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The music world is most fortunate that the past two decades have witnessed the rediscovery of mind-opening music that went under-recognized when originally released, and the wellspring of musical content produced by a generation of brilliant musicians. One such musician was the late great drummer Steve Reid, whose reissued eclectic recordings on his own Mustevic Sound label gave his career a second wind.
Though teased on a well-received compilation, one Mustevic release never saw reissue: New Life Trio’s Visions Of The Third Eye, a tremendous collaborative effort between Reid, guitarist Brandon Ross and bassist David Wertman.
Due to overwhelming demand, Early Future Records and Finders Keepers Records are proud to announce a second limited edition pressing of the classic and final Mustevic recording. The release also includes a 20-page written zine featuring an in-depth testimonial and interview with Brandon Ross, and an explorative essay by Finders Keepers’ Andy Votel, as well as a wealth of archival photos, scores and reviews.
Reid’s long and varied career began in his native New York City, where he was involved early on as a member of the Apollo Theater House Band and the R&B scene of the 1960s, including recordings with Martha Reeves and James Brown. In the late 1960s, Reid spent three years in West Africa absorbing musical traditions and experimenting with artists such as Fela Kuti, Guy Warren and Randy Weston. After a stint in prison for dodging the draft as a conscientious objector, the drummer came out swinging in the 1970s. He worked regularly as a session and Broadway musician even while immersing himself into the jazz world, from the straight-ahead styles of Freddie Hubbard and Horace Silver to the otherworldly sounds of Sun Ra and Charles Tyler.
The do-it-yourself ethos of the New York Loft Scene inspired Reid to create his own label, Mustevic Sound, on which he began releasing his own recordings and those of a couple of friends. One of these trusted friends was David Wertman, a young bassist from New York who released his own Kara Suite on Mustevic in 1976.
New Life Trio’s story began when Wertman moved from New York to the more sedate but creatively vibrant town of Northampton, Massachusetts. Here Wertman met Brandon Ross, a young guitarist from New Jersey who had relocated there with his brother to join a coterie of New York expats who had found a comfortable, collaborative environment amidst the liberal college towns in the area, including avant-garde legends Archie Shepp and Marion Brown. Wertman and Ross became friends and began to perform together regularly, both formally and informally.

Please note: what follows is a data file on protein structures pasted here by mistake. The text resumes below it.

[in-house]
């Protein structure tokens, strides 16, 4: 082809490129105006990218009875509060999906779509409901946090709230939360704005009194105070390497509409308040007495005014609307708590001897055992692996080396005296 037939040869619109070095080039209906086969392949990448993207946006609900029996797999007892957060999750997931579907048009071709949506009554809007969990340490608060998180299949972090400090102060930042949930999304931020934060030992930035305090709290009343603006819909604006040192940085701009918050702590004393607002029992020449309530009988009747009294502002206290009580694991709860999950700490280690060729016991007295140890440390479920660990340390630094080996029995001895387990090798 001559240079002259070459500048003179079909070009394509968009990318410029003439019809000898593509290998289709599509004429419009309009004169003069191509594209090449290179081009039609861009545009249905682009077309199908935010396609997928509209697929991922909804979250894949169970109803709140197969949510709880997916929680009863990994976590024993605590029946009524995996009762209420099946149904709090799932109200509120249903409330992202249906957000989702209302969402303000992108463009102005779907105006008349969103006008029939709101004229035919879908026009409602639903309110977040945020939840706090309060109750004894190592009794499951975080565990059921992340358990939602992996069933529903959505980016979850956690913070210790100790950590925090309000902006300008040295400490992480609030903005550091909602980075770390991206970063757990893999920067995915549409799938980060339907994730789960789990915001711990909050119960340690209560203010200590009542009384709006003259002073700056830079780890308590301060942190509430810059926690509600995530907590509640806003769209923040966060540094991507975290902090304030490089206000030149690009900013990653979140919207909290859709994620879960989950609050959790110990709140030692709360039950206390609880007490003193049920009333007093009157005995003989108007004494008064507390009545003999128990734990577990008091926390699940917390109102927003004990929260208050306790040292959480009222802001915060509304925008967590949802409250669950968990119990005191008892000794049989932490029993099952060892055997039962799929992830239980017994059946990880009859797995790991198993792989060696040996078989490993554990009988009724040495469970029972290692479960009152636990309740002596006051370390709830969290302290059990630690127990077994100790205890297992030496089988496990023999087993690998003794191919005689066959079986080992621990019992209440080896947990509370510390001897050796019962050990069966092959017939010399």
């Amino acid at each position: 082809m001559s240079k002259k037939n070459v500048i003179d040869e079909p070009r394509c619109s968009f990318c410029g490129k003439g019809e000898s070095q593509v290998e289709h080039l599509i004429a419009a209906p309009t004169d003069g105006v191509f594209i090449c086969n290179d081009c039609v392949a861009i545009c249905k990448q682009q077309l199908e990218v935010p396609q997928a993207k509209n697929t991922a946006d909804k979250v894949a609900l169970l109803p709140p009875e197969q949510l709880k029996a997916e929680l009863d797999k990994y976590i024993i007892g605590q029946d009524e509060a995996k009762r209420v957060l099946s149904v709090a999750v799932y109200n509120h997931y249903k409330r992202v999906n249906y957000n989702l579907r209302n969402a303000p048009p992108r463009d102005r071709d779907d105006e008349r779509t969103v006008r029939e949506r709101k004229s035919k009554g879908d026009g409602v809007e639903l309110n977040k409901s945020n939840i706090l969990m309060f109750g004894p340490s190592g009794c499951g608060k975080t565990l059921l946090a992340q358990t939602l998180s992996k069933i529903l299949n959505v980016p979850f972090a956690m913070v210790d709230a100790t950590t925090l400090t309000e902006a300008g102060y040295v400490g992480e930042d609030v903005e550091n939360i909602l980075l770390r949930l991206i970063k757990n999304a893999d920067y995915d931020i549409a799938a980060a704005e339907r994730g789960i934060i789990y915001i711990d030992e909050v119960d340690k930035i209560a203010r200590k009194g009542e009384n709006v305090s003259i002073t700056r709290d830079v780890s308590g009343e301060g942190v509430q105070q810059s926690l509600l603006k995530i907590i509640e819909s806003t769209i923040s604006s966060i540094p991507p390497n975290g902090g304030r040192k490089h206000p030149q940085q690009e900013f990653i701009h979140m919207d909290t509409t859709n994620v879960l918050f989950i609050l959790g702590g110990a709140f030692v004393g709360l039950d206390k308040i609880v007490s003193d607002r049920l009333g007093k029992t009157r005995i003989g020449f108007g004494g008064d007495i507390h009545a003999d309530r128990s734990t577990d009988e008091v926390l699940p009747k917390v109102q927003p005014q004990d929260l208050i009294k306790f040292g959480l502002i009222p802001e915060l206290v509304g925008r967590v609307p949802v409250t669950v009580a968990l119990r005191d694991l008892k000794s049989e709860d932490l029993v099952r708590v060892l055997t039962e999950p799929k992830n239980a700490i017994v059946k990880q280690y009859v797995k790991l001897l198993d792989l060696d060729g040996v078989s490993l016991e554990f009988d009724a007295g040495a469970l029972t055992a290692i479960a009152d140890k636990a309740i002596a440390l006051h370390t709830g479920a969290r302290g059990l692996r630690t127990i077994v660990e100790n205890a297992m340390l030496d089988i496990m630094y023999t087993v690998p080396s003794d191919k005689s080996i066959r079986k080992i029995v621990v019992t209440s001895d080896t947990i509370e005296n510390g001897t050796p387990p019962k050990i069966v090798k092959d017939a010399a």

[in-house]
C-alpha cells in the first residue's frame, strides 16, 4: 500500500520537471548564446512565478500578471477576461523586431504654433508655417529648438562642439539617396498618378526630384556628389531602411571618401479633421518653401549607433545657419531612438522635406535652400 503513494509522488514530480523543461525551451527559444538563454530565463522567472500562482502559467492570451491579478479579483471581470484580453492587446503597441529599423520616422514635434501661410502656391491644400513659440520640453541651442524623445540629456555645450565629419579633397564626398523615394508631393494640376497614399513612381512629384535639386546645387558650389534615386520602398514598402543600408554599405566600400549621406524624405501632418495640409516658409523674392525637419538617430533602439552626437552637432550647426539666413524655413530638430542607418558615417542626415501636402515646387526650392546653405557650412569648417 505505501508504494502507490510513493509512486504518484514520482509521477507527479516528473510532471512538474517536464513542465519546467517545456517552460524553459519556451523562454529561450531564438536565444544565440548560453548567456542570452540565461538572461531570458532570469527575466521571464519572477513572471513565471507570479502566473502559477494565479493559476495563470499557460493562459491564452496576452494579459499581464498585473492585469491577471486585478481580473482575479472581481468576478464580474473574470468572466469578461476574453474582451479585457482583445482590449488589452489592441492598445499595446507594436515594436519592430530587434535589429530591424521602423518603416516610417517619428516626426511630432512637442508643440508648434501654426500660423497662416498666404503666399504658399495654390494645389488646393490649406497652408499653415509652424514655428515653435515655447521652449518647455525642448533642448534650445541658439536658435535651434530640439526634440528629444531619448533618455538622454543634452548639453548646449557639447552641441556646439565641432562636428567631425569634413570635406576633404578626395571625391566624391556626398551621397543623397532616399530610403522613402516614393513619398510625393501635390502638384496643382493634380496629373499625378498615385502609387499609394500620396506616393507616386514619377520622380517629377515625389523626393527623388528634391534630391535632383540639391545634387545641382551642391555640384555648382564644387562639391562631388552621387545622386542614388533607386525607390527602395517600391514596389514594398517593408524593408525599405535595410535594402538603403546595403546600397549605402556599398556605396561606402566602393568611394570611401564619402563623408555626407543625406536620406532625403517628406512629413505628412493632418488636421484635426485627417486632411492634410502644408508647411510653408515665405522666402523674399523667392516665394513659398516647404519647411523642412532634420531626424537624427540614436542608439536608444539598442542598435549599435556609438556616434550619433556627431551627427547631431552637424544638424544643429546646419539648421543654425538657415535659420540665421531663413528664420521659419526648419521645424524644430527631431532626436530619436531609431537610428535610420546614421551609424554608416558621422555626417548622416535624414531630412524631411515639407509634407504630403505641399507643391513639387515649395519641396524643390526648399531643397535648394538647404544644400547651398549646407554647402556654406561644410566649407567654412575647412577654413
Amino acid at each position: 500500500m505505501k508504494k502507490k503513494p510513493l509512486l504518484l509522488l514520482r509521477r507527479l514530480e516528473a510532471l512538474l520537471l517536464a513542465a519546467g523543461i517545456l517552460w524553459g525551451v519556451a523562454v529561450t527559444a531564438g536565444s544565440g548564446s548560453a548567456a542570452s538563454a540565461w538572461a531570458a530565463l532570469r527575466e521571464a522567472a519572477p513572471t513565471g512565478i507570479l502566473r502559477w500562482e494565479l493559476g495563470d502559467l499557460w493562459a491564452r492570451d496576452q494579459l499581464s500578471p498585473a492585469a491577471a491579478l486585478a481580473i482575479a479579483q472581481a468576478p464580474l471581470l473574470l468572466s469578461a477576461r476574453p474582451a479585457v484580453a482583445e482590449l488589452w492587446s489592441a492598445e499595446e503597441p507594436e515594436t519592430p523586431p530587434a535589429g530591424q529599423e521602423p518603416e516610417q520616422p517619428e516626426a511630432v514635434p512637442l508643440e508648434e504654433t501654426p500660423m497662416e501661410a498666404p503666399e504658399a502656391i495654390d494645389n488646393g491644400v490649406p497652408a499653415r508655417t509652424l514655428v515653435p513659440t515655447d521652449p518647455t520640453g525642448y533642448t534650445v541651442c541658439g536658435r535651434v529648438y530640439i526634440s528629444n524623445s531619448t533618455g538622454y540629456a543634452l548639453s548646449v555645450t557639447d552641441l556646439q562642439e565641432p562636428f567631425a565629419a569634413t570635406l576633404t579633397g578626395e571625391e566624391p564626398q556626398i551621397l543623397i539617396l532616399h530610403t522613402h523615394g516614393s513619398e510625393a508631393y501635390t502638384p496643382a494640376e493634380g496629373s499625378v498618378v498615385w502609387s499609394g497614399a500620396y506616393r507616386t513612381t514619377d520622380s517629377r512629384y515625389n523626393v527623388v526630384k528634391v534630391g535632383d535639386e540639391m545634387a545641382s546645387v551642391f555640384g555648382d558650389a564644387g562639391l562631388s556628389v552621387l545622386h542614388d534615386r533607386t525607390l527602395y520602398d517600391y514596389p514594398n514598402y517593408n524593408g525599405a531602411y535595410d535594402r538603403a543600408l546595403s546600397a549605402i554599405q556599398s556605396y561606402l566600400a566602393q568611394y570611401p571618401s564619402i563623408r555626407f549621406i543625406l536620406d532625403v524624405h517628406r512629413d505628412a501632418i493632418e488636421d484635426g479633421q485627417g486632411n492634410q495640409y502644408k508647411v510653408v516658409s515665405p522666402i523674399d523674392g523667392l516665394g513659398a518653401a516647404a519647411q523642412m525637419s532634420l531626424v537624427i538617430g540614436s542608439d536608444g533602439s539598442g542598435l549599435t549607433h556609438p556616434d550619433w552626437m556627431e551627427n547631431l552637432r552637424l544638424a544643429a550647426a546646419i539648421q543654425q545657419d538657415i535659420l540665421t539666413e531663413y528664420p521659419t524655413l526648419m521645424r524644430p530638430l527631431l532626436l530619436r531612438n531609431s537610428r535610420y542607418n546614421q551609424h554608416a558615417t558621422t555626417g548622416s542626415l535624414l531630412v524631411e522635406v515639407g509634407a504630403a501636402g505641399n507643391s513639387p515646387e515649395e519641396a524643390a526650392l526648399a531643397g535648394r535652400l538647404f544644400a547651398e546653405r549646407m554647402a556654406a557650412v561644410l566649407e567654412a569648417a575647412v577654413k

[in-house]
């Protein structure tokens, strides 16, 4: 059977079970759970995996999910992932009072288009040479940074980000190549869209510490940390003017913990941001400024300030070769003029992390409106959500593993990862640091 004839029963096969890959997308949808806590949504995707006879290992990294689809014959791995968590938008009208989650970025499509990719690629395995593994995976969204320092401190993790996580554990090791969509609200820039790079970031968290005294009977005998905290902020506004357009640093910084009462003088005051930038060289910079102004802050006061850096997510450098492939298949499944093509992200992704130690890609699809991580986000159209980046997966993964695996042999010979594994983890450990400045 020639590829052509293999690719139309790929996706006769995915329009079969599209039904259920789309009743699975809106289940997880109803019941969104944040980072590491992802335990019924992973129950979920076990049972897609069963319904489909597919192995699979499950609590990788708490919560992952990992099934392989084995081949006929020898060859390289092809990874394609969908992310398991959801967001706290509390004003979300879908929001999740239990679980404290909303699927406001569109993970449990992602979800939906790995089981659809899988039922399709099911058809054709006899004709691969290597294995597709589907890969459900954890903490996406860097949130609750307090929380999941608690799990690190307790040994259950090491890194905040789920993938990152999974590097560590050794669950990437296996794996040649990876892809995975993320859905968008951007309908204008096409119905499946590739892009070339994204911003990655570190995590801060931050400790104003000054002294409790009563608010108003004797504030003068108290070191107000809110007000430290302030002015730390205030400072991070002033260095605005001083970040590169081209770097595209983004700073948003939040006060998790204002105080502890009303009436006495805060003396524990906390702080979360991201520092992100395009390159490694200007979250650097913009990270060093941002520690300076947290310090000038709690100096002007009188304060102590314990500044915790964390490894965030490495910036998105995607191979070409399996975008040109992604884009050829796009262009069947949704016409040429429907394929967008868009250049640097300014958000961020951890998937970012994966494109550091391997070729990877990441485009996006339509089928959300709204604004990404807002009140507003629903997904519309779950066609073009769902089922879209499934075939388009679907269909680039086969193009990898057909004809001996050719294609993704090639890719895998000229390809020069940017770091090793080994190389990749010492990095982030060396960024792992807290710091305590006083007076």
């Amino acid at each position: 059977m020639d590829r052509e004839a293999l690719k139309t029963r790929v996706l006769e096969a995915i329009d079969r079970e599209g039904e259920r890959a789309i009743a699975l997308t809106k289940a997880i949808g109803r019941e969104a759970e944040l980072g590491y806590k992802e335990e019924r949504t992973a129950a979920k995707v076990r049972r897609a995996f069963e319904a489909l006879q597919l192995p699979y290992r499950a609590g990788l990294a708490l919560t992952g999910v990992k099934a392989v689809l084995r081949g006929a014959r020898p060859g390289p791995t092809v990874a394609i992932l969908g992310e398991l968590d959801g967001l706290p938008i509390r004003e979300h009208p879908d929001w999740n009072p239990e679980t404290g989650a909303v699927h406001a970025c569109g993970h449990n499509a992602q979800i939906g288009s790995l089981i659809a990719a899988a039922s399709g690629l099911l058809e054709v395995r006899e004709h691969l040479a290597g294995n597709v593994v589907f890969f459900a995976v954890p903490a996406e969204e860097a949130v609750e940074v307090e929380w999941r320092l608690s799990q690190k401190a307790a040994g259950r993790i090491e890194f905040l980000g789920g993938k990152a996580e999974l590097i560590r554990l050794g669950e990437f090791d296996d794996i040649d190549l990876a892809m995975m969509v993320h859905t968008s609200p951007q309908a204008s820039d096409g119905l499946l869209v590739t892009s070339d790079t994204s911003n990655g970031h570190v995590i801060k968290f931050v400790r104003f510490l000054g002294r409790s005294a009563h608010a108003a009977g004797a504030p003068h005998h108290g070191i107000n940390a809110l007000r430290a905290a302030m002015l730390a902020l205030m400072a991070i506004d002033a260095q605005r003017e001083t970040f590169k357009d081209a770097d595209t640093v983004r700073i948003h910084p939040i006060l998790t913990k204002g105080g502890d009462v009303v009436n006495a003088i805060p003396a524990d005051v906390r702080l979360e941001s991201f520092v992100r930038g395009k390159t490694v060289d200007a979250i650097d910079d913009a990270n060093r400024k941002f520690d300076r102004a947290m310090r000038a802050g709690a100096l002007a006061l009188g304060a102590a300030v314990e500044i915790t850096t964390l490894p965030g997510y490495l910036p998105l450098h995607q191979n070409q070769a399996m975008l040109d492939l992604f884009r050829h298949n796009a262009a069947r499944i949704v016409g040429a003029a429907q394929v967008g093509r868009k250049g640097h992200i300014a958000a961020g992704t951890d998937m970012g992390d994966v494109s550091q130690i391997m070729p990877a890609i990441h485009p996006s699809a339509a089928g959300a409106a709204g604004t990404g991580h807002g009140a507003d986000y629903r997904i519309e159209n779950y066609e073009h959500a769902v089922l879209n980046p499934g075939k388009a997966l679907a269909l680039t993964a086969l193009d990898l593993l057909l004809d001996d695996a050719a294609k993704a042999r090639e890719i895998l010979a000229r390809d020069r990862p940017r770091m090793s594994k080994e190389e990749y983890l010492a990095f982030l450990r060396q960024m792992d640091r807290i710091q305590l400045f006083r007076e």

A string trio of Wertman, Ross and violinist Terry Jenoure was set to record, but Jenoure dropped out just prior to the date. This led Wertman to call his friend Steve Reid to come join the two at the Tin Pan Hollow Studios in Vermont to record what would become Visions Of The Third Eye on December 6, 1978. Originally conceived as an all-acoustic date, the recording would morph slightly when Ross added electric guitar muscle on a number of pieces. Reid would then take the helm and release the recording in 1980, giving a very auspicious birth to what has now become a classic spiritual jazz recording.
Fast forward to 1995…..New Life Trio gets a belated second wind from Stuart Baker’s inclusion of the Ross-voiced “Empty Streets” on his Universal Sounds of America compilation. The brief, haunting lead track just hinted at what the full Visions Of The Third Eye album had to offer. Audience awareness resulted in the pursuit of out-of-print original LPs, thus the rarity of Visions Of The Third Eye led to it becoming a kind of “holy grail” record for collectors of jazz and creative music. The album’s cover image was even incorporated into the cover of Freedom, Rhythm & Sound (SJB, 2009), a wonderful coffee table book presenting album covers from those revolutionary decades in Black creative music. The recording’s legend was cemented.
New Life Trio’s legend continues to grow partly due to the brevity of its existence. The triumvirate of Reid, Ross and Wertman would never work together again. Each member would continue along his own path, finding success in numerous projects. Reid’s career was reinvigorated with the reissue of the bulk of his Mustevic Sound recordings in the early 2000s, which led him to a rewarding partnership with Four Tet’s Kieran Hebden until Reid’s untimely passing in 2010. Wertman balanced life between Florida and Massachusetts as a regular in the local jazz scene, recording numerous projects with his wife, Lynne Meryl, before passing away in 2013. The fantastically creative Ross has remained active in the New York creative music scene with a number of projects, most notably with Henry Threadgill, Cassandra Wilson and Harriet Tubman, a wildly eclectic co-led band with underpinnings of rock, dub and free jazz.